Paleo Diet vs. Permaculture Diet vs. Feralculture Diet

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(Andrew) #1

feralculture dietary principles synthesis: version α.0.1

The Paleo Diet® is comprised of almost 100% neolithic foods. The Wild Diet is based on ~90% domesticated foods. And the Bulletproof® Diet confers almost zero resistance to acute lead and/or copper trauma. The “just eat real food” (JERF) camp defines “real” as the foods they say humans should eat and “food” as things that are “real”. It seems we have an Orwellian doublespeak thing going on in the world of ancestral health. One notable exception would be the SAD [diet, if you’re not averse to redundancy], which probably does contribute significantly to depression.

Of course there are things to be learned from the “grocery store paleo diet” framework (one mustn’t say Paleo Diet, lest being sued is on the to-do list). I’ve learned a lot from the likes of Robb Wolf, Chris Kresser, Hamilton Stapell (he referenced me in one of his talks, so clearly he’s a genius), WAPF, and many others online and in-person at the Ancestral Health Symposium and Paleo(f)x. The paleo 2.0 concept articulated by Dr. Kurt Harris is worth a revisit. So… please don’t take any of this as bashing anyone so much as paying homage to good ideas that can be taken farther.

A paleolithic dietary framework

  • Foods that drove human evolution (animal fats and proteins) and those that drove the evolution of pre-hominin ancestors (various plants) are both more likely to contribute to optimal health, and less likely for human bodies to react to them as toxins.
  • Animals have the ability to fight physically and run away as defensive strategies. Plants (generally speaking) do not have these capabilities, and on average use chemical defense mechanisms to thwart predation more often and more acutely than animals. This principle may be used as a heuristic for deciding what is or is not “food” for humans.
  • All things we may masticate and ingest exist on a spectrum from healthy to toxic along multivariate axes. There is no such thing as food.
  • According to the work of geneticist Spencer Wells, the human genome that has undergone the highest level of selection in the last 10,000 years are the (several) genes relating to lactase persistence (ability for adults to digest lactose, a milk sugar). Rather than a hint at mysteries with the human genome, his work shows that this is a bracket within which genetic changes have occurred. Also of note is that the ability to metabolize lactose is persistent in all pre-adult humans, so this genetic change is a relatively simple issue of “flipping a genetic switch”. We can therefore be skeptical of claims that humans have evolved adaptations to food X or Y in the recent past.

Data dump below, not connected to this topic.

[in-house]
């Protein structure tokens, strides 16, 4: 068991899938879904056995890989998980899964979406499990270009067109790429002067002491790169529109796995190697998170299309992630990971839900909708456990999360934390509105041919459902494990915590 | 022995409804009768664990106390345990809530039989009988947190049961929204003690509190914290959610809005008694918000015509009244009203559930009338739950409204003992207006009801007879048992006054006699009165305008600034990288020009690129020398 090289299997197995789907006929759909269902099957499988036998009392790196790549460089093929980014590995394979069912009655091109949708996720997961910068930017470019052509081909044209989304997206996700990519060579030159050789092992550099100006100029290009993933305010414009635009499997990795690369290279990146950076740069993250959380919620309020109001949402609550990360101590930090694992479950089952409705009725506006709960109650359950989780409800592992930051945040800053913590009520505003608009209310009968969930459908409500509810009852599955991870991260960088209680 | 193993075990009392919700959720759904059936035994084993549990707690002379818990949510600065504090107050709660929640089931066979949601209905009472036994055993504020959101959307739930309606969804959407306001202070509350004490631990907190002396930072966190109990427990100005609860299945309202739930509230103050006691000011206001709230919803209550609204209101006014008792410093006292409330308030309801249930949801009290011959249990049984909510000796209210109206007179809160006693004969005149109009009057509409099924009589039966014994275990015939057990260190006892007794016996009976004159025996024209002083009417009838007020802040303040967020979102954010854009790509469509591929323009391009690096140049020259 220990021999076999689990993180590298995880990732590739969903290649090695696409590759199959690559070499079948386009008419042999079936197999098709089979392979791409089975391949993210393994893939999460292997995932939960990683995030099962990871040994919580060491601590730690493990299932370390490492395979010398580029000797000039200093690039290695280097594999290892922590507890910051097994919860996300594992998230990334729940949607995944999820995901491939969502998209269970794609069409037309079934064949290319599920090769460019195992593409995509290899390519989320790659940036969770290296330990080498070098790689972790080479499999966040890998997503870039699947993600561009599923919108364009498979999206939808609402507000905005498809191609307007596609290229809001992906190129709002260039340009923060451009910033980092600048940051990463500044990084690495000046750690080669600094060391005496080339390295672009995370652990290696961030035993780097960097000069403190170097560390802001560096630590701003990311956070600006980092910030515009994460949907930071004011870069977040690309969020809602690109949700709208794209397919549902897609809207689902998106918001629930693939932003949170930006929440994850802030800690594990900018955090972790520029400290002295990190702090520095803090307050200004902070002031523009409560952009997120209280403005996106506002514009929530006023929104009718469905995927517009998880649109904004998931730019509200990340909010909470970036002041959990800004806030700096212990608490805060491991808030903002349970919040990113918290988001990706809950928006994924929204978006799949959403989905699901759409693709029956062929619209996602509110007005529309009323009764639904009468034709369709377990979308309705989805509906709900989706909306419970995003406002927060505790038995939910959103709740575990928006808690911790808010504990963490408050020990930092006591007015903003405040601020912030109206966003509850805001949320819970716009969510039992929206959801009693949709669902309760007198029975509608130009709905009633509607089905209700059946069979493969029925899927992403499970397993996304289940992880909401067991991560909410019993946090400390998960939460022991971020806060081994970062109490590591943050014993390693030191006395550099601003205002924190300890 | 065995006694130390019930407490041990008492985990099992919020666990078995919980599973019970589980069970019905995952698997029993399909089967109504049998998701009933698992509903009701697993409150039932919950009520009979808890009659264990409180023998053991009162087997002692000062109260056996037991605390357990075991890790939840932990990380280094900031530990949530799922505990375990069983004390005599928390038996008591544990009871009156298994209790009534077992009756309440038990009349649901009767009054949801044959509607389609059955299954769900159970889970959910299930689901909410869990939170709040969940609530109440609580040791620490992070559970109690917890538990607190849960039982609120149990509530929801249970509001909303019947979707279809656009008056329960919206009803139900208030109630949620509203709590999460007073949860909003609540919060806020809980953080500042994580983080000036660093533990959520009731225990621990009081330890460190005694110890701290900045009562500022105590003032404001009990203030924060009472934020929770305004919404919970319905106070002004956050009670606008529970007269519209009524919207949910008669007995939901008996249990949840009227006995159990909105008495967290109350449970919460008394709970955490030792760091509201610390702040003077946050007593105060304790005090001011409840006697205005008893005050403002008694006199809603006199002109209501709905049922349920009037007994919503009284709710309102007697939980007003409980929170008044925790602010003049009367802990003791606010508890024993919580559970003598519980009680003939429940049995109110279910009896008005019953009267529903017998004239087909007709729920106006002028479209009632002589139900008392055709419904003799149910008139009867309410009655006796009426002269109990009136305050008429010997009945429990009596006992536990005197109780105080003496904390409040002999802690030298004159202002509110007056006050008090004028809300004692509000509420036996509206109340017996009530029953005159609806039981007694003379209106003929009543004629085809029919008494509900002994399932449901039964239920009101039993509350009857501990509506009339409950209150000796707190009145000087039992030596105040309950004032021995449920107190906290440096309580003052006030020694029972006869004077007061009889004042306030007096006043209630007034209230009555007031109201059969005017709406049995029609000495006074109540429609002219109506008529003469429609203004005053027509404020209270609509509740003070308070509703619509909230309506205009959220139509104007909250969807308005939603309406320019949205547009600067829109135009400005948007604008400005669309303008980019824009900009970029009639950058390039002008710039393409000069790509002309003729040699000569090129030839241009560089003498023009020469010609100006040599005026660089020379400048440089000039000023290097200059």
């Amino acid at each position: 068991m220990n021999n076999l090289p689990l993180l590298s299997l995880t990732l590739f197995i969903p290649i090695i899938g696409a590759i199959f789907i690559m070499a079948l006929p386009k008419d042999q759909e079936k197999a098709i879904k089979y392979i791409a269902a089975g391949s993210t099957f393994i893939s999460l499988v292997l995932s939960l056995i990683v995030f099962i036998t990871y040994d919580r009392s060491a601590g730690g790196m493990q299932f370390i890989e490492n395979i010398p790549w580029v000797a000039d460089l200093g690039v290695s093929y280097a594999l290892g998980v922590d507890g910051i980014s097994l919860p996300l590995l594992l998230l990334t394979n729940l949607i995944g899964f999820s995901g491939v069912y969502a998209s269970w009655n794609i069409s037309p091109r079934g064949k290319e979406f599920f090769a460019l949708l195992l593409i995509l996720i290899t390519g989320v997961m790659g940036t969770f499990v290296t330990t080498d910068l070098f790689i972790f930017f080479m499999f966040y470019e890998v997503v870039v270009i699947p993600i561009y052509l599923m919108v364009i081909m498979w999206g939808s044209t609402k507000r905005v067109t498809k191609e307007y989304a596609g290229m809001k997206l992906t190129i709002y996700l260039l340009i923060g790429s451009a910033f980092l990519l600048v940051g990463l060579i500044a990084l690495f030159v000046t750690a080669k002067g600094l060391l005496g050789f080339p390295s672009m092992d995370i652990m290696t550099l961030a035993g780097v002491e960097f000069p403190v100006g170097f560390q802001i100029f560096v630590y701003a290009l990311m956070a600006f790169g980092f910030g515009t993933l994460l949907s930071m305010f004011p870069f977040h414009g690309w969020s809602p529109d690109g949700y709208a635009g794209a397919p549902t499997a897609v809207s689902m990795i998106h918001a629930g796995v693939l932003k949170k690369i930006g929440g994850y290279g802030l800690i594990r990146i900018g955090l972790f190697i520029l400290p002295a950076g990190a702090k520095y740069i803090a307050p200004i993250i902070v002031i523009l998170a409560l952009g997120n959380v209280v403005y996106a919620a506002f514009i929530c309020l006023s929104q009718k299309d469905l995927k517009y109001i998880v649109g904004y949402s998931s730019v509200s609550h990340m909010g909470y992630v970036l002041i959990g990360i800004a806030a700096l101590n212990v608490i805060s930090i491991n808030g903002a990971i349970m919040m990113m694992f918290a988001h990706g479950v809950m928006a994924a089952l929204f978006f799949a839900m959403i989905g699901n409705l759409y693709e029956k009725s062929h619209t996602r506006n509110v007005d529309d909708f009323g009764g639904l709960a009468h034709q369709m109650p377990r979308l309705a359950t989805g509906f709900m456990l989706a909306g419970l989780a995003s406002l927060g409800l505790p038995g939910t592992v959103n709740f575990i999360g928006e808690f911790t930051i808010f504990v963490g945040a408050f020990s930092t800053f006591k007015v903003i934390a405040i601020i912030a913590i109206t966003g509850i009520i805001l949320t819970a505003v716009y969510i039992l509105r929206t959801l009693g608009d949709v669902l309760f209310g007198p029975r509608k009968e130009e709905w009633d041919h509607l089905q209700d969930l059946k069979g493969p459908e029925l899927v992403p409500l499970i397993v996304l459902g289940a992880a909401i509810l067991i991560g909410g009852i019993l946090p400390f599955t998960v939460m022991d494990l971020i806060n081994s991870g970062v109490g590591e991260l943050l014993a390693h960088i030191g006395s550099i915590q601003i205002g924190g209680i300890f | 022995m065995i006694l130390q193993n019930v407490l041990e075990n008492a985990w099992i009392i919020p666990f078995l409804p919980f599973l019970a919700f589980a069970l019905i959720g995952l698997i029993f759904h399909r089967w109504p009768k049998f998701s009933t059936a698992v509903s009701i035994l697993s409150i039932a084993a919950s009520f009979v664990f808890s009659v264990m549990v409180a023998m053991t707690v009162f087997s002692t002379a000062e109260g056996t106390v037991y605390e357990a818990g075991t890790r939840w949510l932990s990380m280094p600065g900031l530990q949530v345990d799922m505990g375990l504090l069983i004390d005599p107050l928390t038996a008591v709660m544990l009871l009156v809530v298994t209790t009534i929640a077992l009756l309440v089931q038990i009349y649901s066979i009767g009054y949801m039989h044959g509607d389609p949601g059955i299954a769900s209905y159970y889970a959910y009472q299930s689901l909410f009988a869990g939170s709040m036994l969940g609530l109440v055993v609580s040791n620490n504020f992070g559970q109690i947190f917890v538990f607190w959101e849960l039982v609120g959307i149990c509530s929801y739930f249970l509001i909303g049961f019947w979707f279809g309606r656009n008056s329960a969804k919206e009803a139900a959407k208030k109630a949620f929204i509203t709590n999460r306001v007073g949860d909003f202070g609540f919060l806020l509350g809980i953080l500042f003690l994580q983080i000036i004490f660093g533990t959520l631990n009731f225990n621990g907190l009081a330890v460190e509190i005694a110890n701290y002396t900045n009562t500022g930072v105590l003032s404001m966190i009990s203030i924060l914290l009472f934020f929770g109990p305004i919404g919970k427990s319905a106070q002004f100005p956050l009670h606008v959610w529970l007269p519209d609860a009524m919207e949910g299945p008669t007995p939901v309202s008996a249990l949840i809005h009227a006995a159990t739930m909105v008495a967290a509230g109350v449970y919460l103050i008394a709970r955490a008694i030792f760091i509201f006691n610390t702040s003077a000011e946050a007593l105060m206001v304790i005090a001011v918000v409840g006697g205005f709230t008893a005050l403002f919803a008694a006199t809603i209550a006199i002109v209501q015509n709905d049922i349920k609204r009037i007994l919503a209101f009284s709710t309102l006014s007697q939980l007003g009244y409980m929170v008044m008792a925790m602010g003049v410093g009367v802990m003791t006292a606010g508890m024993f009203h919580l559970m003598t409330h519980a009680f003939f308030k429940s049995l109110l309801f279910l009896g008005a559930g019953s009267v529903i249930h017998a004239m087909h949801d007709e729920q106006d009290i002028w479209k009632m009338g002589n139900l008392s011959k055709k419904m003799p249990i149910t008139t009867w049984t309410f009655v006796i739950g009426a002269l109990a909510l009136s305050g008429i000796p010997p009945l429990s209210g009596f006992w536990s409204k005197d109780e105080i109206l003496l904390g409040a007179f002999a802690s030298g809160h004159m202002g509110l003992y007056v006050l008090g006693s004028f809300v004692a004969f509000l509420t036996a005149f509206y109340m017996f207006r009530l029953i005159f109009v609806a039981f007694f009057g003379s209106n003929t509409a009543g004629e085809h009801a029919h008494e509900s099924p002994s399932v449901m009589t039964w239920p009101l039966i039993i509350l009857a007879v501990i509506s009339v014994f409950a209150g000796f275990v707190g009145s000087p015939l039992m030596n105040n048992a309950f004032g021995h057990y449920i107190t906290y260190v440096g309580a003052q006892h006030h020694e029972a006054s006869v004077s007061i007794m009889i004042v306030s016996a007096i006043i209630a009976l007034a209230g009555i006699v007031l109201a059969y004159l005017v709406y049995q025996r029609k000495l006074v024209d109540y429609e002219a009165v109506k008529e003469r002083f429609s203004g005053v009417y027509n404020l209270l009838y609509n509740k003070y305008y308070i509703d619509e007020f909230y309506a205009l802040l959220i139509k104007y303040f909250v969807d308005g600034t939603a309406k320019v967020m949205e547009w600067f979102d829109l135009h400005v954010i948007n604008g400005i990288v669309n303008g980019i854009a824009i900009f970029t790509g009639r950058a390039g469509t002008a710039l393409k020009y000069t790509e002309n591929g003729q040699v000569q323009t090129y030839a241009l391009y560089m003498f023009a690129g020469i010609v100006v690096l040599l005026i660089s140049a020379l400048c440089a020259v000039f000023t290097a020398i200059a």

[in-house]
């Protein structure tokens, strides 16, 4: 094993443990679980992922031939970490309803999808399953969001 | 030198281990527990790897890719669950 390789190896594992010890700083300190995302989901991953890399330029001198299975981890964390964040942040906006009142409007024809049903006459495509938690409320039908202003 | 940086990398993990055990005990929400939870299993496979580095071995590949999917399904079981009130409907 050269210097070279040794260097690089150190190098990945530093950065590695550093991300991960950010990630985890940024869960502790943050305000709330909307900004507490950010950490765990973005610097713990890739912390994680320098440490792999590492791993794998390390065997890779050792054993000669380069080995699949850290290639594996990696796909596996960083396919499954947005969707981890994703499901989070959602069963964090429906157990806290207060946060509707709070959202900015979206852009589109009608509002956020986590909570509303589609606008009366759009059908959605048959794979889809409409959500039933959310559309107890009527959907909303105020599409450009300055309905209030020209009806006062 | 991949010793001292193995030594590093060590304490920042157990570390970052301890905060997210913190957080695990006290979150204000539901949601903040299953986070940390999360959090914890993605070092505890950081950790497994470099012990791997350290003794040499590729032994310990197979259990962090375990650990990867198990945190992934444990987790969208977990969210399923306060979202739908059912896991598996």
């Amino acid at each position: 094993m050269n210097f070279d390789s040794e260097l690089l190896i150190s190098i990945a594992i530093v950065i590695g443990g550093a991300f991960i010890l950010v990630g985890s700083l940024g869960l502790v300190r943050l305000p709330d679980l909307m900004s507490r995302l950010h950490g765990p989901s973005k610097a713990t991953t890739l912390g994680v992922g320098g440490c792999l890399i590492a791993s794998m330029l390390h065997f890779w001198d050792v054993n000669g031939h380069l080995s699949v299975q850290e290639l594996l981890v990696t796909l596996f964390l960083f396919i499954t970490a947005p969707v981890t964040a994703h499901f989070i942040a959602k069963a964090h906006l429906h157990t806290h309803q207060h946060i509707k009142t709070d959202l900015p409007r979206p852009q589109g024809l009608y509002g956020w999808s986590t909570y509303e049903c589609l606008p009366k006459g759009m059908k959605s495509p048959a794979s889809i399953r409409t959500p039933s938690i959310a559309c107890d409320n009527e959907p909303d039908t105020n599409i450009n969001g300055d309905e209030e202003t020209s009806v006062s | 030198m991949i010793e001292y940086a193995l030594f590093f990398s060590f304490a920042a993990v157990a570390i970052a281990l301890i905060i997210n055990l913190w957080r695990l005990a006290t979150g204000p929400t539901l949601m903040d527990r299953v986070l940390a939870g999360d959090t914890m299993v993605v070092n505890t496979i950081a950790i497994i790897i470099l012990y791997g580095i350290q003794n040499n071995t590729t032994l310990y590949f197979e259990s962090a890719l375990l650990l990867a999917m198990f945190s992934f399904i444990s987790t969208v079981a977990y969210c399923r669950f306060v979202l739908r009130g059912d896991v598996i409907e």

• Archaeological evidence shows that humans in the environment of evolutionary adaptedness (EEA) likely only consumed seeds from annual grasses (“grains”) infrequently.
  • Wild humans and modern foragers all know that grains are generally extremely difficult to harvest and prepare to levels sufficient for human consumption. If other plant and animal sources of calories are available, grains are not part of an optimal foraging strategy for humans.
  • Not only do humans benefit from evolutionarily appropriate diets, but other animals do as well. The paleo framework implies paleo², wherein humans benefit from (at least) 2 degrees of paleo analysis, what we eat, and what what we eat eats.
  • Many modern farmed foods (eggs, honey, etc.) tend to be rare in wild ecosytems, and removing this natural limit may lead to negative health outcomes in grocery store culture.
    A permaculture dietary framework

Dr. John Kitsteiner has posted some preliminary thoughts on what a permaculture diet might consider, primarily based on the ethical principles, and how that might relate to human health. After attending his talk at Permaculture Voices (PV1), I came away very much appreciating his thought process. This graphic is his summary, but I think we can intuit more about diet from permaculture than it illuminates:

As originally intended by Mollison and Homgren, the ethics of permaculture imply many things that aren’t explicitly stated. Perhaps we could tease out a few that relate to diet:

  • In wild ecosystems, the ratio of perennial plants is much higher than what we find at grocery stores.
  • In wild ecosystems, the ratio of perennial plants is much higher than what we find at farmer’s markets.
  • In wild ecosystems, the ratio of perennial plants is much higher than what we find in most gardens.
  • “Produce all your own food” says nothing about the content of a garden or what is or is not more or less “human food”.
  • Toby Hemenway has moved toward interpreting permaculture as more akin to horticulture as traditionally practiced than agriculture or modern gardening in his conceptualization of “liberation permaculture” (audio).